I cannot tell you how many times I’ve heard people correlate Xi’an Famous Foods to Anthony Bourdain (I’ll admit it, I did it too). “He raved about it,” people would say. And when I complain about the lack of solid Chinese food in the city, people immediately direct me to Xi’an.
So I tried it today. East Village location. Ordered the lamb cumin burger and the standard liang pi noodles for dinner. And it just fell flat. The burger buns, which has a texture reminiscent of English muffins, were a bit stale. Everything just did not compare to the hot, flaky goodness at Shaanxi Gourmet in Los Angeles.
And the meat, was just too cumin heavy. Now I know it’s supposed to be a cumin burger and it was good — dare I say delicious — but just compared to the stuff at Shaanxi, Xi’an did not live up to the hype.
Oh and the liang pi? I couldn’t even finish it. There just wasn’t anything interesting or complex about it at all. Now I did get a comment back from the owner on my video:
Hi clarissa, i was just about to crash for the night when i saw your vid. i don’t usually comment on these, but i felt kind of bad you didn’t get a chance to truly experience my food (kinda insulting to me to compare us to Shaanxi Gourmet). Having our food fresh in store is not the same as takeout. For ex: the noodles seem pre-mixed – not good – it will spill and flavor will settle to the bottom leaving the noodles flavorless, so we usually do have bags of sauce for to-go orders. Thx tho! ~Jason
First of all, thank you so much for the response. I actually live a block away from the EV stop so freshness wasn’t compromised that much. I’ve never really had resto owners get back to my reviews. But although Xi’an didn’t meet my expectations, it was delicious. In fact — Xi’an was probably one of the best Chinese food joints I’ve had during my time in NYC. It just didn’t live up to all that hype, but that’s completely understandable. There was just too much hype.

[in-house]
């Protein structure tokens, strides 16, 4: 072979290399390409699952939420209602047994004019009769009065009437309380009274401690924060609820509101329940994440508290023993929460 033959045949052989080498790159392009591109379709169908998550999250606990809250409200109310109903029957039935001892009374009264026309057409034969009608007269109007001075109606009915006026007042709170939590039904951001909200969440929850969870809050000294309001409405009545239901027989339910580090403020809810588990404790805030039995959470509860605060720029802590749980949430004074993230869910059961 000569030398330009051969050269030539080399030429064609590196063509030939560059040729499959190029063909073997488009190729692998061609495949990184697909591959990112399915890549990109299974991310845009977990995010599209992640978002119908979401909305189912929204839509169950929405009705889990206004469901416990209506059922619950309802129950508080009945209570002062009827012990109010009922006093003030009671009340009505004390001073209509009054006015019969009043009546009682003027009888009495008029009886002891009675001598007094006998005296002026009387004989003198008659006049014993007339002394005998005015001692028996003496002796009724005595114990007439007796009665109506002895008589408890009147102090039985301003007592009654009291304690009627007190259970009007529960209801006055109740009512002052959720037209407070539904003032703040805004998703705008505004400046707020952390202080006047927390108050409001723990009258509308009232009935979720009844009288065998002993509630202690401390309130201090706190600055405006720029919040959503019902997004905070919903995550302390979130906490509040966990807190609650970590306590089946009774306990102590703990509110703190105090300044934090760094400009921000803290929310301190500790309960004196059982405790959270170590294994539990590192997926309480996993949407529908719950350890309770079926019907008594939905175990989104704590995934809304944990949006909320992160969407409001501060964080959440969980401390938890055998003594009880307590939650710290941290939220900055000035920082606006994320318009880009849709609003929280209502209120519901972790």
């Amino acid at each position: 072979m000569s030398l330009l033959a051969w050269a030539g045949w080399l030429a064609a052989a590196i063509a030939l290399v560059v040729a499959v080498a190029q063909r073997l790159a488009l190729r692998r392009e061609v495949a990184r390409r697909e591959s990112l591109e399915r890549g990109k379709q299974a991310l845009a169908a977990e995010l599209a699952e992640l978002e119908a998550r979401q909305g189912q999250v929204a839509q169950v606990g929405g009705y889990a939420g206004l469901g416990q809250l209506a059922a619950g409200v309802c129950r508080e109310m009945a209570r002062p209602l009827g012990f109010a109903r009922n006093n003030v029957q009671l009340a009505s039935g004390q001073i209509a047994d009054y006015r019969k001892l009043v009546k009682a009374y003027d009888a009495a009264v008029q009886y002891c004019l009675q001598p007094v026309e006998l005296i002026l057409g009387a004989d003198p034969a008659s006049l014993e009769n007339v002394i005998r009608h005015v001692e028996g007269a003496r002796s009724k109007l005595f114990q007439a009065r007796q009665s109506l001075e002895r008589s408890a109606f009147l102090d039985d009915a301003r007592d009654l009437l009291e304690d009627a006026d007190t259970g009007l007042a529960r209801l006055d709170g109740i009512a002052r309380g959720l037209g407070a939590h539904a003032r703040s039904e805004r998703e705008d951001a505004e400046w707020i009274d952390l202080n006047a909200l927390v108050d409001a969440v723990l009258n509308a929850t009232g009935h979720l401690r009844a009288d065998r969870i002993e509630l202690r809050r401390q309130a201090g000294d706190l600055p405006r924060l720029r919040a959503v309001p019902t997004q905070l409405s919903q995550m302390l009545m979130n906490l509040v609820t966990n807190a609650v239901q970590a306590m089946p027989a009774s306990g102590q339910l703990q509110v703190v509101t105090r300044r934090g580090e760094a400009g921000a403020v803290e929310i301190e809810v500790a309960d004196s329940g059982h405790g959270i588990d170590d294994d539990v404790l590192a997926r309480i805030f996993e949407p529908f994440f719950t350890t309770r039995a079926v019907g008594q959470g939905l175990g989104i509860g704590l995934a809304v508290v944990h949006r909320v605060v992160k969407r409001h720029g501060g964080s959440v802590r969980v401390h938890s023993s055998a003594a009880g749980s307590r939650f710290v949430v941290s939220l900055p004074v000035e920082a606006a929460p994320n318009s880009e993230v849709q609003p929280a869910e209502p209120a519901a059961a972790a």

Western Chinese food is supposed to be heavy. At Shaanxi in L.A., that heaviness is complemented by a intricacy of flavors. Xi’an’s fare, in comparison, seemed to be monochromatic. Here’s the lamb, the bun, the peppers. Here’s a big slab of cold noodles and a lump of hot sauce.
But tomato tomäto right? It’s all a matter of preferences.
I’m still excited to try the pao mo and other dishes on the menu.
I’ll admit it — I’m a bit spoiled. I grew up and was raised on the food of the San Gabriel Valley. Speaking of which, I recently launched a talk show on it with my partner from 626 Foodettes.
Check out our first episode, on the socio-economic issues of the 626:
Also for this week, I’m beginning to write for CityEats. Sign up, check it out — it’s the new big thing. CityEats is a restaurant reservation website. Think OpenTable, but just much more organized, with beautiful pictures and editorial reviews of the restos so you know what you’re getting yourself into. [I swear, I've spent hours frustrated on OpenTable, going back and forth between Yelp reviews, because it just didn't give me enough information.]
For CityEats’ blog, I made a American Lamb Sloppy Joe sandwich — recipe courtesy of the Meatball Shop. And let me just say…I’m not much of a cook.